Back to Part I

It's not easy being an honest cop.

Most cops figure that no matter how corrupt they are, no matter whose take they're on, they're gonna end up doing more good than bad in the world, simply by being a cop--most people I've met, both policemen and otherwise, try to justify their corruption--if only to themselves. No one becomes a cop with the intention of becoming perverted by greed, or any of that shit. This tends to create problems for lots of guys I know, because we don't get paid nearly enough for the job we do for the city, and the pay for turning a blind eye to a crime you don't want to know about anyway (or some other such thing), is usually a lot better. Most corrupt cops are perfectly decent guys, loving husbands and fathers, just trying to support a family in a harsh world.

The one thing that corrupt cops, perfectly decent guys that they are, fear and hate more than any other thing is an honest cop.

I don't have many friends.

There's another kind of corrupt cop, though, and they're usually the easiest kind to spot. These are the guys who have become so tainted by the other side that they've begun to enjoy it. They're the cops with the shifty eyes. Even without my rare gift of sight, there are two easy ways to spot these guys. The first is that they tend to climb the ranks of the force at an unusually fast pace. Most of them will reach a position of fairly significant authority before they're brought down--and most of them are brought down, usually by the folks they're working for--not the taxpayers. The otherfolks. The second way to spot the truly debauched, truly rotten cop is this: he's always the first to pull his gun.

I had one of those cops pull his gun on me tonight. It turned out I'd known him for a lot longer than I'd thought.

I've been on the beat for twelve years--the first sign of an honest cop. I've got one of the nastiest neighborhoods in the city, but most of the folks here know me, and they know my history, and what I did for one of their own, a little girl named Susannah, a couple of years back, and I don't get much trouble. Mostly folks here just keep an eye out for me and avoid doing anything untoward while I'm around. I don't go looking for trouble either, so we've developed a sort of unspoken armistice--which is good. I've killed twice for this job and these people. The first time scared the shit out of me and made me sick. That was okay. The second time I almost enjoyed it. That was most definitely not okay. I'd rather not have to ever do it again. I'm afraid I'd be addicted.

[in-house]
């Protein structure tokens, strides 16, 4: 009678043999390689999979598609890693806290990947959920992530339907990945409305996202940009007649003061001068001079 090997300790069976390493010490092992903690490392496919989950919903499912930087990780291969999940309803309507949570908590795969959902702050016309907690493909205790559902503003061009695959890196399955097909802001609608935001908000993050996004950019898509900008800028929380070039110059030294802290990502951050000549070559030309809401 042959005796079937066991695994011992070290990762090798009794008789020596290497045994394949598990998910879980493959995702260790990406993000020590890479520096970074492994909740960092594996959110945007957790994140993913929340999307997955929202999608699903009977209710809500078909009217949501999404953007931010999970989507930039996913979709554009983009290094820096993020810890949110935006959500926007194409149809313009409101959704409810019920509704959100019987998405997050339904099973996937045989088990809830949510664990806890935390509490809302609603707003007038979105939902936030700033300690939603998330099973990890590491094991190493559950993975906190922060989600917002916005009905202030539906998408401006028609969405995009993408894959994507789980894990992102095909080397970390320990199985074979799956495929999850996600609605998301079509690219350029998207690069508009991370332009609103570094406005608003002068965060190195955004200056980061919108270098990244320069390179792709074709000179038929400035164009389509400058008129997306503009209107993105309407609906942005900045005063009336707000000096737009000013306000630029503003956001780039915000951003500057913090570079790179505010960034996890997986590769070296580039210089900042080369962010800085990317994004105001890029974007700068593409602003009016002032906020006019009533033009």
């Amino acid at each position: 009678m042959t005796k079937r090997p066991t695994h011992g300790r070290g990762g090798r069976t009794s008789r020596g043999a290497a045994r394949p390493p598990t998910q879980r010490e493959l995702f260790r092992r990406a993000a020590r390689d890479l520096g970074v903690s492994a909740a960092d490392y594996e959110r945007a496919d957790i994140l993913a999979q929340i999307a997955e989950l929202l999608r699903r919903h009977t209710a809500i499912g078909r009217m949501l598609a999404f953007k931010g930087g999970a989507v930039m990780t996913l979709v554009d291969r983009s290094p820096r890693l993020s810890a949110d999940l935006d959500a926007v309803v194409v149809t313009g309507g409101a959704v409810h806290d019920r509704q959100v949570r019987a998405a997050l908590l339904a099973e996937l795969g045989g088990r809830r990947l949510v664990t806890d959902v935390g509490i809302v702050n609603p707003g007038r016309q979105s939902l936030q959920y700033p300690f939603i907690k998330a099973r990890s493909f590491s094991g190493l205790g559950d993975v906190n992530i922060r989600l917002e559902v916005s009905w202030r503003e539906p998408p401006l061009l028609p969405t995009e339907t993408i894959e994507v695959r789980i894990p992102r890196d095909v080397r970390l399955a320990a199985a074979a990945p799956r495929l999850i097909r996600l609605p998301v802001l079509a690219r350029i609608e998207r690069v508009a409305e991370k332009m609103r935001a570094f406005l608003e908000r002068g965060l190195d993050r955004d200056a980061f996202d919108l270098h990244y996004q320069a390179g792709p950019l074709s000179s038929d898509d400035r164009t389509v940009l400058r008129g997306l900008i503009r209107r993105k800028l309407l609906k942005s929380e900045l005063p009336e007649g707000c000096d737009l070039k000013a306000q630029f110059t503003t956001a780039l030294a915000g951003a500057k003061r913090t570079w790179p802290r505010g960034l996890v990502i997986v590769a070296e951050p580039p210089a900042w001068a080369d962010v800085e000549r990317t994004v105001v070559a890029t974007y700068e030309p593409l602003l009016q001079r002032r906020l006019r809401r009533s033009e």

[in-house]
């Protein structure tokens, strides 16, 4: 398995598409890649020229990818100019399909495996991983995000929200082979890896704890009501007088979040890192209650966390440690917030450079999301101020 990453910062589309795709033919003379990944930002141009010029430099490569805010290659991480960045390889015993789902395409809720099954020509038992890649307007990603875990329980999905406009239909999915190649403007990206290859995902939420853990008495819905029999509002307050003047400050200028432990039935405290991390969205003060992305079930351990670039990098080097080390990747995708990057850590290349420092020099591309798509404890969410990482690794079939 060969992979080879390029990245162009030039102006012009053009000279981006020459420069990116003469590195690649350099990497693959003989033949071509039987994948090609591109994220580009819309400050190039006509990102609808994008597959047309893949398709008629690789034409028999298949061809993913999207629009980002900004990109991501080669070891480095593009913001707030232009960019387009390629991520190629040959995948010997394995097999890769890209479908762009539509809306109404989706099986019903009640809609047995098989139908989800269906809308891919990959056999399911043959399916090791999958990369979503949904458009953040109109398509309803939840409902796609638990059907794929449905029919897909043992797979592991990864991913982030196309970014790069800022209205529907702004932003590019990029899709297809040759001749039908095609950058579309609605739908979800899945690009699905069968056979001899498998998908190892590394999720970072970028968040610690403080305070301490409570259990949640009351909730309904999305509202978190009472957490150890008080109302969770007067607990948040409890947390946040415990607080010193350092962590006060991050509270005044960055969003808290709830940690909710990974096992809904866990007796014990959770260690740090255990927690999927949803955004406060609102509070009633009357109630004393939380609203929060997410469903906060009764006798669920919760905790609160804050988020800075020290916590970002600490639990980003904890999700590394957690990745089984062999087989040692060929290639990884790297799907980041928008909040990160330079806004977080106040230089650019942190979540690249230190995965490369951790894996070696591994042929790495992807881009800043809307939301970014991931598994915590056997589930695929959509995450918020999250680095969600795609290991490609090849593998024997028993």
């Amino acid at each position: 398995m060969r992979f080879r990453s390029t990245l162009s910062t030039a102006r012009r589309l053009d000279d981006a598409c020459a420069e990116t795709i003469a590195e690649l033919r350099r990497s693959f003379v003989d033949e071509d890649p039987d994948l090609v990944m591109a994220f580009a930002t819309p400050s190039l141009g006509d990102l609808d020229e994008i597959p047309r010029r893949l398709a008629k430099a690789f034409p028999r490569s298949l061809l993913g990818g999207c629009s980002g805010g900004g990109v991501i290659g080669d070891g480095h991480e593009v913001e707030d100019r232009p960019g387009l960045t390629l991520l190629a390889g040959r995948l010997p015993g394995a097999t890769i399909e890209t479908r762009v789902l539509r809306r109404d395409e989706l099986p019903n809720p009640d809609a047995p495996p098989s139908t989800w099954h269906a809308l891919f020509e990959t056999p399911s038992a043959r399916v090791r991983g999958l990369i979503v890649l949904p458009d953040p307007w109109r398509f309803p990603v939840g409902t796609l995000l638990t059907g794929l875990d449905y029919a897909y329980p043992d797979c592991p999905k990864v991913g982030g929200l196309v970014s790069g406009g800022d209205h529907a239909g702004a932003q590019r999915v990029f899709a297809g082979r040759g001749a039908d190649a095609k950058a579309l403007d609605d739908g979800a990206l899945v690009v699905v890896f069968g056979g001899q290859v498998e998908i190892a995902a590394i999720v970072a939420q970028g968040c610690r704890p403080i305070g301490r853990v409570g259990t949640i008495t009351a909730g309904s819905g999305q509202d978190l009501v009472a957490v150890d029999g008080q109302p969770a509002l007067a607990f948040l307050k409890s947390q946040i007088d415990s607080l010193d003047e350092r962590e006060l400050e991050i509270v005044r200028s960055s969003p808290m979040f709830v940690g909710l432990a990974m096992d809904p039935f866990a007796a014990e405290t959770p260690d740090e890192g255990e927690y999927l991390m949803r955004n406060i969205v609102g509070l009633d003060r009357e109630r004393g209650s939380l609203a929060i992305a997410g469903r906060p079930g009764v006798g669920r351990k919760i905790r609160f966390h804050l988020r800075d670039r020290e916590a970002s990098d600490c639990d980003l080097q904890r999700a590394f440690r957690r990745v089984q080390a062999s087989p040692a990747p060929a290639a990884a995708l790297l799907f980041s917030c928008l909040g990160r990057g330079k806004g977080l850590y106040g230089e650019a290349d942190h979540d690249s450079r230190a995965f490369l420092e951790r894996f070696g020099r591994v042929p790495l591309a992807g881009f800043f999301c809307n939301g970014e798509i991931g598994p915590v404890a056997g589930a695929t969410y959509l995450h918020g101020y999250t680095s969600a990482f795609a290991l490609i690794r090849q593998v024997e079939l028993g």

My name is Rafael Abatidor, after my father. My few social friends call me 'Raf'. Around the neighborhood here, they call me 'El Ángelito Pobre': the poor little angel.

If only they knew how close they actually were.

So I'm walking the beat earlier tonight, same as always, same old greasy city rain coming down around me in the night air, when there's suddenly a lot of activity on the police band. I usually keep my radio turned way down while I'm walking the beat, because I like the quiet of these poor city streets. It means that no one is currently being shot on my watch, and, well, no one at the station ever really wants to talk to me anway. Honesty doesn't tend to win a lot of friends. But even with the volume low I can tell there's something going on. So I turn it up. And freeze.

It's coming to a head.

FXXXXXXT--radio, this is unit forty-two. I've just arrived at the warehouse in question. I'm going in. Over.

FFFFFXT--Unit forty-two, stop right where you are. Don't you dare go in there, Keysey. Do not proceed until I arrive. Do you hear me?

The second voice is the Chief. He's the dirtiest cop of a dirty bunch in this city. That's why I've been walking the beat for twelve years. He's covered his tracks well, though, and he must be pretty upset about whatever's going on at that warehouse. Keysey doesn't know it, but if he goes in without the Chief, he probably won't live to regret it. Keysey's a good kid, but practically a rookie. He's been a patrol cruiser in my neighborhood for nearly a month and hasn't quit or asked for a transfer. That's pretty good for cops in this neighborhood. He hasn't had time to go bad yet, and if he tries to play Hero-Cop, he's not going to have the chance.

FXXT--I copy that, Chief, but really, I can handle--

FZZXXT--DO NOT make me repeat myself, forty-two. Stay right where you are. I'll be there shortly.

I have to do something.

I click the TALK button on my radio--something I only very rarely have to do.

Hey, Keysey, Abatidor here. What warehouse you at? I'll meet you there. I say.

FXXZZT--Heya, Raf! It's at the corner of Municipal and Cort--


Yeah. I hear.

The Chief tried to interrupt Keysey, but I got the message. I know this neighborhood well. But Municipal and Cortina is almost two miles from here. No time to run it. I hate it when this happens, but I love the excuse.

The police uniform melts away and I spread my wings. I never get to do this anymore. It's a good thing the hood rats give me space, or there'd be a couple of trips to the hospital in store for 'em. Comes with the territory, I guess. Even in a neighborhood were everyone is raised strict Catholics like this one, they're never ready to actually come face to face with something from their ridiculous Book.

So much gets lost in translation.

The last person to not faint first time he saw me was Bill Blake, who didn't even seem surprised to see me, and he wound up an atheist.

Go figure.

I lift off the ground, letting the cool, wet air move beneath and above and through my wings, and I'm flying again.